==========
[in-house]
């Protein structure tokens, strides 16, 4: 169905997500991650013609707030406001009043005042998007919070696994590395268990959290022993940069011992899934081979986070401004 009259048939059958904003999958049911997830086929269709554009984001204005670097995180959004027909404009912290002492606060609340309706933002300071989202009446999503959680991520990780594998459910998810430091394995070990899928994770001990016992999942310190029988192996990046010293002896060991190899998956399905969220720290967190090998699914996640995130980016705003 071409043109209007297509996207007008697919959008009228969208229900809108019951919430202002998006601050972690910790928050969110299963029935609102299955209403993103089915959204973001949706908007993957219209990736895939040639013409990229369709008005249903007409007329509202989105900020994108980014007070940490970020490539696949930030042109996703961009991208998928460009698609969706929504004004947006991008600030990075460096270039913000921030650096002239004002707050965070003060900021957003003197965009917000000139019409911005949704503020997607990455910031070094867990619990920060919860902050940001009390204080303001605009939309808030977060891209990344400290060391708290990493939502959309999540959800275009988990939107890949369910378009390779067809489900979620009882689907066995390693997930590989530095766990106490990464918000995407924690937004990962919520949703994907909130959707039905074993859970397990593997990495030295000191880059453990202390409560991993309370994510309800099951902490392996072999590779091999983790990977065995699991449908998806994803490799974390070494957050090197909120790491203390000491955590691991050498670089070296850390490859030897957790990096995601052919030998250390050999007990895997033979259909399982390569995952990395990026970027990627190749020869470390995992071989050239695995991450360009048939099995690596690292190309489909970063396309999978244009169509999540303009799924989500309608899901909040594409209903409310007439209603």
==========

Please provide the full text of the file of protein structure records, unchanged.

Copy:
[in-house]
């Protein structure tokens, strides 16, 4: 169905997500991650013609707030406001009043005042998007919070696994590395268990959290022993940069011992899934081979986070401004 009259048939059958904003999958049911997830086929269709554009984001204005670097995180959004027909404009912290002492606060609340309706933002300071989202009446999503959680991520990780594998459910998810430091394995070990899928994770001990016992999942310190029988192996990046010293002896060991190899998956399905969220720290967190090998699914996640995130980016705003 071409043109209007297509996207007008697919959008009228969208229900809108019951919430202002998006601050972690910790928050969110299963029935609102299955209403993103089915959204973001949706908007993957219209990736895939040639013409990229369709008005249903007409007329509202989105900020994108980014007070940490970020490539696949930030042109996703961009991208998928460009698609969706929504004004947006991008600030990075460096270039913000921030650096002239004002707050965070003060900021957003003197965009917000000139019409911005949704503020997607990455910031070094867990619990920060919860902050940001009390204080303001605009939309808030977060891209990344400290060391708290990493939502959309999540959800275009988990939107890949369910378009390779067809489900979620009882689907066995390693997930590989530095766990106490990464918000995407924690937004990962919520949703994907909130959707039905074993859970397990593997990495030295000191880059453990202390409560991993309370994510309800099951902490392996072999590779091999983790990977065995699991449908998806994803490799974390070494957050090197909120790491203390000491955590691991050498670089070296850390490859030897957790990096995601052919030998250390050999007990895997033979259909399982390569995952990395990026970027990627190749020869470390995992071989050239695995991450360009048939099995690596690292190309489909970063396309999978244009169509999540303009799924989500309608899901909040594409209903409310007439209603």